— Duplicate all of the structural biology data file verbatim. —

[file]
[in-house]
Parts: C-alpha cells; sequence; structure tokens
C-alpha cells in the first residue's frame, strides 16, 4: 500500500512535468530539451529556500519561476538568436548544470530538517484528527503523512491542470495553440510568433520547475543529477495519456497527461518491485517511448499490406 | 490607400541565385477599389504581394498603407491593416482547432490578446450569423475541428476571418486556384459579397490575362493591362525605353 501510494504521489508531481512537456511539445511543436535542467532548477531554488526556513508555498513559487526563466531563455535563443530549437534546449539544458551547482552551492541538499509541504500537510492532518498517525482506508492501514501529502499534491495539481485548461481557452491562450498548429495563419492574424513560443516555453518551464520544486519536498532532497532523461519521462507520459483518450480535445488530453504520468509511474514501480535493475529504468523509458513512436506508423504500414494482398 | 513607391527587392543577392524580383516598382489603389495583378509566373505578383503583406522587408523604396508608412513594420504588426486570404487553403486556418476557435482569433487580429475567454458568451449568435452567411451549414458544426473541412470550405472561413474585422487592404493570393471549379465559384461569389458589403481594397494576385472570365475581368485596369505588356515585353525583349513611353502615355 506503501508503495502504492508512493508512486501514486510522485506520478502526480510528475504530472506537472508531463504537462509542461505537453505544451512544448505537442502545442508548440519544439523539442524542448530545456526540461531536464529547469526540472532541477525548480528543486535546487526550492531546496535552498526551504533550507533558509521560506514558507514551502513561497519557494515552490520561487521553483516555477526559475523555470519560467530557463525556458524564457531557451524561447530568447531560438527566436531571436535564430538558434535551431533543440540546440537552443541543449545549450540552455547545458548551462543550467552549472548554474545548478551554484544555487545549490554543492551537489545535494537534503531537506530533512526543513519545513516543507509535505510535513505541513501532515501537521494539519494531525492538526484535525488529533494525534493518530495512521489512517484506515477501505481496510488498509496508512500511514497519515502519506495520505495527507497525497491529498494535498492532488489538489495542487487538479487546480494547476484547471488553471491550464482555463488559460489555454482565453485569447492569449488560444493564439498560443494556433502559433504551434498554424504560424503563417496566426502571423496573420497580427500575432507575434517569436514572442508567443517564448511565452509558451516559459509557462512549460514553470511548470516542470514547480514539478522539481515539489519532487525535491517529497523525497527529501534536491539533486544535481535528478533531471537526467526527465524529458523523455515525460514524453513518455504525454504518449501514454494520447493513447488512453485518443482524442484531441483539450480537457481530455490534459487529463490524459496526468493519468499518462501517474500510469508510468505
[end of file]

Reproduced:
[in-house]
Parts: C-alpha cells; sequence; structure tokens
C-alpha cells in the first residue's frame, strides 16, 4: 500500500512535468530539451529556500519561476538568436548544470530538517484528527503523512491542470495553440510568433520547475543529477495519456497527461518491485517511448499490406 | 490607400541565385477599389504581394498603407491593416482547432490578446450569423475541428476571418486556384459579397490575362493591362525605353 501510494504521489508531481512537456511539445511543436535542467532548477531554488526556513508555498513559487526563466531563455535563443530549437534546449539544458551547482552551492541538499509541504500537510492532518498517525482506508492501514501529502499534491495539481485548461481557452491562450498548429495563419492574424513560443516555453518551464520544486519536498532532497532523461519521462507520459483518450480535445488530453504520468509511474514501480535493475529504468523509458513512436506508423504500414494482398 | 513607391527587392543577392524580383516598382489603389495583378509566373505578383503583406522587408523604396508608412513594420504588426486570404487553403486556418476557435482569433487580429475567454458568451449568435452567411451549414458544426473541412470550405472561413474585422487592404493570393471549379465559384461569389458589403481594397494576385472570365475581368485596369505588356515585353525583349513611353502615355 506503501508503495502504492508512493508512486501514486510522485506520478502526480510528475504530472506537472508531463504537462509542461505537453505544451512544448505537442502545442508548440519544439523539442524542448530545456526540461531536464529547469526540472532541477525548480528543486535546487526550492531546496535552498526551504533550507533558509521560506514558507514551502513561497519557494515552490520561487521553483516555477526559475523555470519560467530557463525556458524564457531557451524561447530568447531560438527566436531571436535564430538558434535551431533543440540546440537552443541543449545549450540552455547545458548551462543550467552549472548554474545548478551554484544555487545549490554543492551537489545535494537534503531537506530533512526543513519545513516543507509535505510535513505541513501532515501537521494539519494531525492538526484535525488529533494525534493518530495512521489512517484506515477501505481496510488498509496508512500511514497519515502519506495520505495527507497525497491529498494535498492532488489538489495542487487538479487546480494547476484547471488553471491550464482555463488559460489555454482565453485569447492569449488560444493564439498560443494556433502559433504551434498554424504560424503563417496566426502571423496573420497580427500575432507575434517569436514572442508567443517564448511565452509558451516559459509557462512549460514553470511548470516542470514547480514539478522539481515539489519532487525535491517529497523525497527529501534536491539533486544535481535528478533531471537526467526527465524529458523523455515525460514524453513518455504525454504518449501514454494520447493513447488512453485518443482524442484531441483539450480537457481530455490534459487529463490524459496526468493519468499518462501517474500510469508510468505